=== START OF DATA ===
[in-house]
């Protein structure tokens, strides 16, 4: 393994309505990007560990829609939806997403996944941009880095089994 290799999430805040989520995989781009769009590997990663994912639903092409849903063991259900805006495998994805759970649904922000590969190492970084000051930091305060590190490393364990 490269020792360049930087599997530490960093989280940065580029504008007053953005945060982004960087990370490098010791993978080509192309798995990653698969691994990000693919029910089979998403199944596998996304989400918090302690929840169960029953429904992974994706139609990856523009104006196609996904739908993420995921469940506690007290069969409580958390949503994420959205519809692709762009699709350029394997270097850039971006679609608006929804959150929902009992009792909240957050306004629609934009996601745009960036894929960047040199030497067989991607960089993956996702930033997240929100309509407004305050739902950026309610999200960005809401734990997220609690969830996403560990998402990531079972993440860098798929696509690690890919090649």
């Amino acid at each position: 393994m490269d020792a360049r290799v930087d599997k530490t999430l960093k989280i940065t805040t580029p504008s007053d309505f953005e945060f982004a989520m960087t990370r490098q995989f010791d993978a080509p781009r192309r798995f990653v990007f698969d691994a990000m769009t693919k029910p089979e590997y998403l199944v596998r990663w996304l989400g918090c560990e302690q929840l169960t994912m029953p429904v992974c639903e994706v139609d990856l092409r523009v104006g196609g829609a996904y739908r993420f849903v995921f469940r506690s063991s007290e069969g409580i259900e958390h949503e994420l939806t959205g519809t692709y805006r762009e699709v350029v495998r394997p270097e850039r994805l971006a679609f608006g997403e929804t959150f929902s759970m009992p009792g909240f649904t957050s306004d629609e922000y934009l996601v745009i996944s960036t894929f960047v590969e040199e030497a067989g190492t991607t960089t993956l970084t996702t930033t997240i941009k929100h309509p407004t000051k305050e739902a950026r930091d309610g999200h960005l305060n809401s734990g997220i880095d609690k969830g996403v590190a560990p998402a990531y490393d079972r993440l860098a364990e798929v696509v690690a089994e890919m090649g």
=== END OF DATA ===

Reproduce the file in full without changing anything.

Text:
[in-house]
């Protein structure tokens, strides 16, 4: 393994309505990007560990829609939806997403996944941009880095089994 290799999430805040989520995989781009769009590997990663994912639903092409849903063991259900805006495998994805759970649904922000590969190492970084000051930091305060590190490393364990 490269020792360049930087599997530490960093989280940065580029504008007053953005945060982004960087990370490098010791993978080509192309798995990653698969691994990000693919029910089979998403199944596998996304989400918090302690929840169960029953429904992974994706139609990856523009104006196609996904739908993420995921469940506690007290069969409580958390949503994420959205519809692709762009699709350029394997270097850039971006679609608006929804959150929902009992009792909240957050306004629609934009996601745009960036894929960047040199030497067989991607960089993956996702930033997240929100309509407004305050739902950026309610999200960005809401734990997220609690969830996403560990998402990531079972993440860098798929696509690690890919090649």
């Amino acid at each position: 393994m490269d020792a360049r290799v930087d599997k530490t999430l960093k989280i940065t805040t580029p504008s007053d309505f953005e945060f982004a989520m960087t990370r490098q995989f010791d993978a080509p781009r192309r798995f990653v990007f698969d691994a990000m769009t693919k029910p089979e590997y998403l199944v596998r990663w996304l989400g918090c560990e302690q929840l169960t994912m029953p429904v992974c639903e994706v139609d990856l092409r523009v104006g196609g829609a996904y739908r993420f849903v995921f469940r506690s063991s007290e069969g409580i259900e958390h949503e994420l939806t959205g519809t692709y805006r762009e699709v350029v495998r394997p270097e850039r994805l971006a679609f608006g997403e929804t959150f929902s759970m009992p009792g909240f649904t957050s306004d629609e922000y934009l996601v745009i996944s960036t894929f960047v590969e040199e030497a067989g190492t991607t960089t993956l970084t996702t930033t997240i941009k929100h309509p407004t000051k305050e739902a950026r930091d309610g999200h960005l305060n809401s734990g997220i880095d609690k969830g996403v590190a560990p998402a990531y490393d079972r993440l860098a364990e798929v696509v690690a089994e890919m090649g």